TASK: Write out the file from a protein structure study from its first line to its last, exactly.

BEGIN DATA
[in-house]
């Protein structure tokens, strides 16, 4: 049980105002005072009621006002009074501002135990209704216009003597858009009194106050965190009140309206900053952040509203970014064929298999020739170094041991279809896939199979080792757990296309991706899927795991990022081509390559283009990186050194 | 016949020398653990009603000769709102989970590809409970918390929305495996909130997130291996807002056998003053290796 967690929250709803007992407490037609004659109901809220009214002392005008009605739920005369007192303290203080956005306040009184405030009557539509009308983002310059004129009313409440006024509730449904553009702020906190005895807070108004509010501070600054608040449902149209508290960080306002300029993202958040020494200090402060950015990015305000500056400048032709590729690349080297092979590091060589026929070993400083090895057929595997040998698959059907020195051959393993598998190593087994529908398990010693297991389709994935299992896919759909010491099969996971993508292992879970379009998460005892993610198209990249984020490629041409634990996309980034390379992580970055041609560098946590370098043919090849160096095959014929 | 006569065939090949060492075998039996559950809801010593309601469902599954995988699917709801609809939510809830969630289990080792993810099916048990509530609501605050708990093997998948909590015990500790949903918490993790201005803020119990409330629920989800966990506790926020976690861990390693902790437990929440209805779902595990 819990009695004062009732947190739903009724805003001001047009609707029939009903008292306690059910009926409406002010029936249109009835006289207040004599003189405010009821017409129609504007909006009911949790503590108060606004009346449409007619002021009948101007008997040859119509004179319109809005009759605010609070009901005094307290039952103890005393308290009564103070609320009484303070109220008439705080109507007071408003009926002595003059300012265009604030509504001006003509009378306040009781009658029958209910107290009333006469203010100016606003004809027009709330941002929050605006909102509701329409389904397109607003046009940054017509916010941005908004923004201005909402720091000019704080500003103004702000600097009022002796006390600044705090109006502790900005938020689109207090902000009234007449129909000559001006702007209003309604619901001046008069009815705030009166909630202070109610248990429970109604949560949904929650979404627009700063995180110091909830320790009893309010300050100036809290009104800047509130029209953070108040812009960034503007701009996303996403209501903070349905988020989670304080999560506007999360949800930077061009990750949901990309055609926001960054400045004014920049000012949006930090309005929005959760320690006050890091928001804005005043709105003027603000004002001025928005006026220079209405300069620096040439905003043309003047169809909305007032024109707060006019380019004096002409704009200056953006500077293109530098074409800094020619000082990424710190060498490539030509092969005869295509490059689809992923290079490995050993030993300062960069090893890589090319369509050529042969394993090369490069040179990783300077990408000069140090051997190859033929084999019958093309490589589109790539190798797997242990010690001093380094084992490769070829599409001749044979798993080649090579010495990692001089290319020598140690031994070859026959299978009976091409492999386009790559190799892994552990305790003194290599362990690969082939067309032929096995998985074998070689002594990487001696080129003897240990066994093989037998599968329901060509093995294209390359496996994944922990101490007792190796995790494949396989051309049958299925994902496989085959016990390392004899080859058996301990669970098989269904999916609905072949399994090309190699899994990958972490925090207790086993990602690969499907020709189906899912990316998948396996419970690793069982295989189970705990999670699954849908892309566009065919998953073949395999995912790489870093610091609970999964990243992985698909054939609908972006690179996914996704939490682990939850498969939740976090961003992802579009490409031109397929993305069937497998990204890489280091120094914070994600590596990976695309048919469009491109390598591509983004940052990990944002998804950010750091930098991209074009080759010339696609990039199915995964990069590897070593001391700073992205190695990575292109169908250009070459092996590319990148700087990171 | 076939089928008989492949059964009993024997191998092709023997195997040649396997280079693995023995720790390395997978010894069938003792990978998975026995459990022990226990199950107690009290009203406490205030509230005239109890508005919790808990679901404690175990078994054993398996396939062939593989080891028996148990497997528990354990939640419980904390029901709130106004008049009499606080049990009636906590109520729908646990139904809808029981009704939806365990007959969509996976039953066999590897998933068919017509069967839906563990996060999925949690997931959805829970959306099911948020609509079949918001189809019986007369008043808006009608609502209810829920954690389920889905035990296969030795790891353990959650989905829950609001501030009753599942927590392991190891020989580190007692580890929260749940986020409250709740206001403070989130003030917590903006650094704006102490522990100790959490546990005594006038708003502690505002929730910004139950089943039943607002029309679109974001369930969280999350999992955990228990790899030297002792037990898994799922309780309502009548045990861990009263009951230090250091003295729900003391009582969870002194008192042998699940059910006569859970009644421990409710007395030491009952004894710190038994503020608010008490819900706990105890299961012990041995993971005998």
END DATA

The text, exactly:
[in-house]
């Protein structure tokens, strides 16, 4: 049980105002005072009621006002009074501002135990209704216009003597858009009194106050965190009140309206900053952040509203970014064929298999020739170094041991279809896939199979080792757990296309991706899927795991990022081509390559283009990186050194 | 016949020398653990009603000769709102989970590809409970918390929305495996909130997130291996807002056998003053290796 967690929250709803007992407490037609004659109901809220009214002392005008009605739920005369007192303290203080956005306040009184405030009557539509009308983002310059004129009313409440006024509730449904553009702020906190005895807070108004509010501070600054608040449902149209508290960080306002300029993202958040020494200090402060950015990015305000500056400048032709590729690349080297092979590091060589026929070993400083090895057929595997040998698959059907020195051959393993598998190593087994529908398990010693297991389709994935299992896919759909010491099969996971993508292992879970379009998460005892993610198209990249984020490629041409634990996309980034390379992580970055041609560098946590370098043919090849160096095959014929 | 006569065939090949060492075998039996559950809801010593309601469902599954995988699917709801609809939510809830969630289990080792993810099916048990509530609501605050708990093997998948909590015990500790949903918490993790201005803020119990409330629920989800966990506790926020976690861990390693902790437990929440209805779902595990 819990009695004062009732947190739903009724805003001001047009609707029939009903008292306690059910009926409406002010029936249109009835006289207040004599003189405010009821017409129609504007909006009911949790503590108060606004009346449409007619002021009948101007008997040859119509004179319109809005009759605010609070009901005094307290039952103890005393308290009564103070609320009484303070109220008439705080109507007071408003009926002595003059300012265009604030509504001006003509009378306040009781009658029958209910107290009333006469203010100016606003004809027009709330941002929050605006909102509701329409389904397109607003046009940054017509916010941005908004923004201005909402720091000019704080500003103004702000600097009022002796006390600044705090109006502790900005938020689109207090902000009234007449129909000559001006702007209003309604619901001046008069009815705030009166909630202070109610248990429970109604949560949904929650979404627009700063995180110091909830320790009893309010300050100036809290009104800047509130029209953070108040812009960034503007701009996303996403209501903070349905988020989670304080999560506007999360949800930077061009990750949901990309055609926001960054400045004014920049000012949006930090309005929005959760320690006050890091928001804005005043709105003027603000004002001025928005006026220079209405300069620096040439905003043309003047169809909305007032024109707060006019380019004096002409704009200056953006500077293109530098074409800094020619000082990424710190060498490539030509092969005869295509490059689809992923290079490995050993030993300062960069090893890589090319369509050529042969394993090369490069040179990783300077990408000069140090051997190859033929084999019958093309490589589109790539190798797997242990010690001093380094084992490769070829599409001749044979798993080649090579010495990692001089290319020598140690031994070859026959299978009976091409492999386009790559190799892994552990305790003194290599362990690969082939067309032929096995998985074998070689002594990487001696080129003897240990066994093989037998599968329901060509093995294209390359496996994944922990101490007792190796995790494949396989051309049958299925994902496989085959016990390392004899080859058996301990669970098989269904999916609905072949399994090309190699899994990958972490925090207790086993990602690969499907020709189906899912990316998948396996419970690793069982295989189970705990999670699954849908892309566009065919998953073949395999995912790489870093610091609970999964990243992985698909054939609908972006690179996914996704939490682990939850498969939740976090961003992802579009490409031109397929993305069937497998990204890489280091120094914070994600590596990976695309048919469009491109390598591509983004940052990990944002998804950010750091930098991209074009080759010339696609990039199915995964990069590897070593001391700073992205190695990575292109169908250009070459092996590319990148700087990171 | 076939089928008989492949059964009993024997191998092709023997195997040649396997280079693995023995720790390395997978010894069938003792990978998975026995459990022990226990199950107690009290009203406490205030509230005239109890508005919790808990679901404690175990078994054993398996396939062939593989080891028996148990497997528990354990939640419980904390029901709130106004008049009499606080049990009636906590109520729908646990139904809808029981009704939806365990007959969509996976039953066999590897998933068919017509069967839906563990996060999925949690997931959805829970959306099911948020609509079949918001189809019986007369008043808006009608609502209810829920954690389920889905035990296969030795790891353990959650989905829950609001501030009753599942927590392991190891020989580190007692580890929260749940986020409250709740206001403070989130003030917590903006650094704006102490522990100790959490546990005594006038708003502690505002929730910004139950089943039943607002029309679109974001369930969280999350999992955990228990790899030297002792037990898994799922309780309502009548045990861990009263009951230090250091003295729900003391009582969870002194008192042998699940059910006569859970009644421990409710007395030491009952004894710190038994503020608010008490819900706990105890299961012990041995993971005998």